To ensure that the tax reform results in more revenue the US could rely more on other revenue sources such as a federal consumption tax, a broad based carbon tax or a higher federal gas tax. A move from direct to indirect taxes would have a positive effect on long-term economic growth. The IMF notes however that the proposal to introduce either a carbon tax or a consumption tax is not politically feasible at the moment.


IMF issues report on economic position of Vietnam

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On 5 June 2017 the IMF issued a report following the completion of discussions with Vietnam under Article IV of the IMF’s articles of agreement.

The report notes that Vietnam’s economy has been performing well with growth of 6.2% in 2016 and projected growth of 6.3% in 2017, moderating to around 5% in the medium term. The momentum for growth remains strong despite weakness in the oil sector and there has been strong manufacturing activity and foreign direct investment as well as robust domestic demand.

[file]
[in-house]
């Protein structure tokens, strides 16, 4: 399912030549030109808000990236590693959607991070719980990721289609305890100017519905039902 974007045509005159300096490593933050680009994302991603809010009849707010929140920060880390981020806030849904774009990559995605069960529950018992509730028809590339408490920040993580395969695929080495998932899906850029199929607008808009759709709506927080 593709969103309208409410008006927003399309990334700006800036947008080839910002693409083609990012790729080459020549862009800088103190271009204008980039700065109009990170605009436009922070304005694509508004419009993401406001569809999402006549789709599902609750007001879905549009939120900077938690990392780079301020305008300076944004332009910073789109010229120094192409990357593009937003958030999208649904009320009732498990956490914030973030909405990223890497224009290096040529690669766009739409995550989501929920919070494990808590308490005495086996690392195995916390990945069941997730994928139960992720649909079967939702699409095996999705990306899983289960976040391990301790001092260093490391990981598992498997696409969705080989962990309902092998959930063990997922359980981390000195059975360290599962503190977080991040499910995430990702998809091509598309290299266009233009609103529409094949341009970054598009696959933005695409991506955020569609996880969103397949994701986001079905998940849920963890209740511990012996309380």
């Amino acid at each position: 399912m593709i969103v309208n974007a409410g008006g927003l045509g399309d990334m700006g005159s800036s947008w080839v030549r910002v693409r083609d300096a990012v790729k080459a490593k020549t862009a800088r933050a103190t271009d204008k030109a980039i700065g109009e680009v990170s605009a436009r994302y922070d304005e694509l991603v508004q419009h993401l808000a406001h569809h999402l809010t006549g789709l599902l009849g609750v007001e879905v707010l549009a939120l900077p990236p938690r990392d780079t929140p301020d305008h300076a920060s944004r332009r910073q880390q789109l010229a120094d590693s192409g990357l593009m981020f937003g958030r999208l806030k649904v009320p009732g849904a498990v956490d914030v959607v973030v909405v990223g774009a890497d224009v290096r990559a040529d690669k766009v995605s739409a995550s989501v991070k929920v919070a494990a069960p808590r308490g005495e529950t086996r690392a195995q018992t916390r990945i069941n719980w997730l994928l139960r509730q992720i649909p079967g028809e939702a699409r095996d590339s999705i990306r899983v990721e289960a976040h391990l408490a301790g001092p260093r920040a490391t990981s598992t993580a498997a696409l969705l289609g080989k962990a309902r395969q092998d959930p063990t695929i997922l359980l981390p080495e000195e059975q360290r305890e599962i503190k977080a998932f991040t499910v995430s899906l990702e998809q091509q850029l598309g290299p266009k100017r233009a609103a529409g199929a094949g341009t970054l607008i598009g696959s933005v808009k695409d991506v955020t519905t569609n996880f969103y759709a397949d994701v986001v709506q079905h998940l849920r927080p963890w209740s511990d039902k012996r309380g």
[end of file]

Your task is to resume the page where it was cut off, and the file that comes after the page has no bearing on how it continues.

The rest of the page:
The government is developing a wide reform agenda. Fiscal consolidation is required owing to rising public debt. Bank reforms are progressing but the problem of non-performing loans needs to be resolved. Progress has also been made on the framework for the reform of state owned enterprises although implementation has been slow. The reforms aim to promote sustainable growth led by the private sector.